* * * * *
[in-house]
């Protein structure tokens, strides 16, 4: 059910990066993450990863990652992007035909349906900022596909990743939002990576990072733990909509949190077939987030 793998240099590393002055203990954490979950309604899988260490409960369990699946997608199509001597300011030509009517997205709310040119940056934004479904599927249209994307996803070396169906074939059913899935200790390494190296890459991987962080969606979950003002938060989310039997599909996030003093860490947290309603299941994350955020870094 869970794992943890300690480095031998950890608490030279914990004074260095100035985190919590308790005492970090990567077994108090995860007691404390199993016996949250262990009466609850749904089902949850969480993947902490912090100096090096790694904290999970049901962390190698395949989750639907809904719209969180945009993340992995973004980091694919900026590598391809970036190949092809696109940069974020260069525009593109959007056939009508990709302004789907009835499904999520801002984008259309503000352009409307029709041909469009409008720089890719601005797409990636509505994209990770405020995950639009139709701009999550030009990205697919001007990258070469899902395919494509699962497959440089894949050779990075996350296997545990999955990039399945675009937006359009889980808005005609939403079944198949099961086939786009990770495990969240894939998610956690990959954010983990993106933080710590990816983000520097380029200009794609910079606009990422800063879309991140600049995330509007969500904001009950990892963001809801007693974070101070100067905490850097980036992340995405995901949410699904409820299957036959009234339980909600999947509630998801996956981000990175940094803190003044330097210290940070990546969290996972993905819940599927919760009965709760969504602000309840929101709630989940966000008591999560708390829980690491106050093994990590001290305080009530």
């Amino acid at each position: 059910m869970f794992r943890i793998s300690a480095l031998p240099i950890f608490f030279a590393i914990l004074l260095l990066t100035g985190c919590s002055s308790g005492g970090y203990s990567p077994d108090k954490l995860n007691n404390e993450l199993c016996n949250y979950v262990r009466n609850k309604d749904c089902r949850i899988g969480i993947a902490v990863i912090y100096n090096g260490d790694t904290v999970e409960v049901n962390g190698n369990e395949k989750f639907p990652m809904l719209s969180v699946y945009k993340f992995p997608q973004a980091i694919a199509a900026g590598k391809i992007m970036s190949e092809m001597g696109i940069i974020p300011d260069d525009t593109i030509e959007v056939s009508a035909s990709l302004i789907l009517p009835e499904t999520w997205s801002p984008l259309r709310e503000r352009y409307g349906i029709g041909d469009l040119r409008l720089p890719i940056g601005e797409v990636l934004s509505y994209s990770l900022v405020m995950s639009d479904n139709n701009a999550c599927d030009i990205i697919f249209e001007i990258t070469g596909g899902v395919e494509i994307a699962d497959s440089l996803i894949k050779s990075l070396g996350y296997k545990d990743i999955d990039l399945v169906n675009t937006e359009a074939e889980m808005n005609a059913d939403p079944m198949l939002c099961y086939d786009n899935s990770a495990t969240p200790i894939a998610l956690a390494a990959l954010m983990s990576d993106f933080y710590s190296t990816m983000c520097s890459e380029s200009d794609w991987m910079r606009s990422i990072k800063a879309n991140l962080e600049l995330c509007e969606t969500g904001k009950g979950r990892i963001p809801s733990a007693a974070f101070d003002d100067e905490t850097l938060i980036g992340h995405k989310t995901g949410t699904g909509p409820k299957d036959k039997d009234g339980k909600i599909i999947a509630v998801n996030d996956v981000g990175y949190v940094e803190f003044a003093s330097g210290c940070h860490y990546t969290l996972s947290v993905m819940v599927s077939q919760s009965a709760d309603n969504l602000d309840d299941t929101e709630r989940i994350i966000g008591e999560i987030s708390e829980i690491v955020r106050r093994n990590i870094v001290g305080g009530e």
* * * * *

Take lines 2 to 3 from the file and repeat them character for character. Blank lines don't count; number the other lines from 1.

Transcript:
């Protein structure tokens, strides 16, 4: 059910990066993450990863990652992007035909349906900022596909990743939002990576990072733990909509949190077939987030 793998240099590393002055203990954490979950309604899988260490409960369990699946997608199509001597300011030509009517997205709310040119940056934004479904599927249209994307996803070396169906074939059913899935200790390494190296890459991987962080969606979950003002938060989310039997599909996030003093860490947290309603299941994350955020870094 869970794992943890300690480095031998950890608490030279914990004074260095100035985190919590308790005492970090990567077994108090995860007691404390199993016996949250262990009466609850749904089902949850969480993947902490912090100096090096790694904290999970049901962390190698395949989750639907809904719209969180945009993340992995973004980091694919900026590598391809970036190949092809696109940069974020260069525009593109959007056939009508990709302004789907009835499904999520801002984008259309503000352009409307029709041909469009409008720089890719601005797409990636509505994209990770405020995950639009139709701009999550030009990205697919001007990258070469899902395919494509699962497959440089894949050779990075996350296997545990999955990039399945675009937006359009889980808005005609939403079944198949099961086939786009990770495990969240894939998610956690990959954010983990993106933080710590990816983000520097380029200009794609910079606009990422800063879309991140600049995330509007969500904001009950990892963001809801007693974070101070100067905490850097980036992340995405995901949410699904409820299957036959009234339980909600999947509630998801996956981000990175940094803190003044330097210290940070990546969290996972993905819940599927919760009965709760969504602000309840929101709630989940966000008591999560708390829980690491106050093994990590001290305080009530």
């Amino acid at each position: 059910m869970f794992r943890i793998s300690a480095l031998p240099i950890f608490f030279a590393i914990l004074l260095l990066t100035g985190c919590s002055s308790g005492g970090y203990s990567p077994d108090k954490l995860n007691n404390e993450l199993c016996n949250y979950v262990r009466n609850k309604d749904c089902r949850i899988g969480i993947a902490v990863i912090y100096n090096g260490d790694t904290v999970e409960v049901n962390g190698n369990e395949k989750f639907p990652m809904l719209s969180v699946y945009k993340f992995p997608q973004a980091i694919a199509a900026g590598k391809i992007m970036s190949e092809m001597g696109i940069i974020p300011d260069d525009t593109i030509e959007v056939s009508a035909s990709l302004i789907l009517p009835e499904t999520w997205s801002p984008l259309r709310e503000r352009y409307g349906i029709g041909d469009l040119r409008l720089p890719i940056g601005e797409v990636l934004s509505y994209s990770l900022v405020m995950s639009d479904n139709n701009a999550c599927d030009i990205i697919f249209e001007i990258t070469g596909g899902v395919e494509i994307a699962d497959s440089l996803i894949k050779s990075l070396g996350y296997k545990d990743i999955d990039l399945v169906n675009t937006e359009a074939e889980m808005n005609a059913d939403p079944m198949l939002c099961y086939d786009n899935s990770a495990t969240p200790i894939a998610l956690a390494a990959l954010m983990s990576d993106f933080y710590s190296t990816m983000c520097s890459e380029s200009d794609w991987m910079r606009s990422i990072k800063a879309n991140l962080e600049l995330c509007e969606t969500g904001k009950g979950r990892i963001p809801s733990a007693a974070f101070d003002d100067e905490t850097l938060i980036g992340h995405k989310t995901g949410t699904g909509p409820k299957d036959k039997d009234g339980k909600i599909i999947a509630v998801n996030d996956v981000g990175y949190v940094e803190f003044a003093s330097g210290c940070h860490y990546t969290l996972s947290v993905m819940v599927s077939q919760s009965a709760d309603n969504l602000d309840d299941t929101e709630r989940i994350i966000g008591e999560i987030s708390e829980i690491v955020r106050r093994n990590i870094v001290g305080g009530e």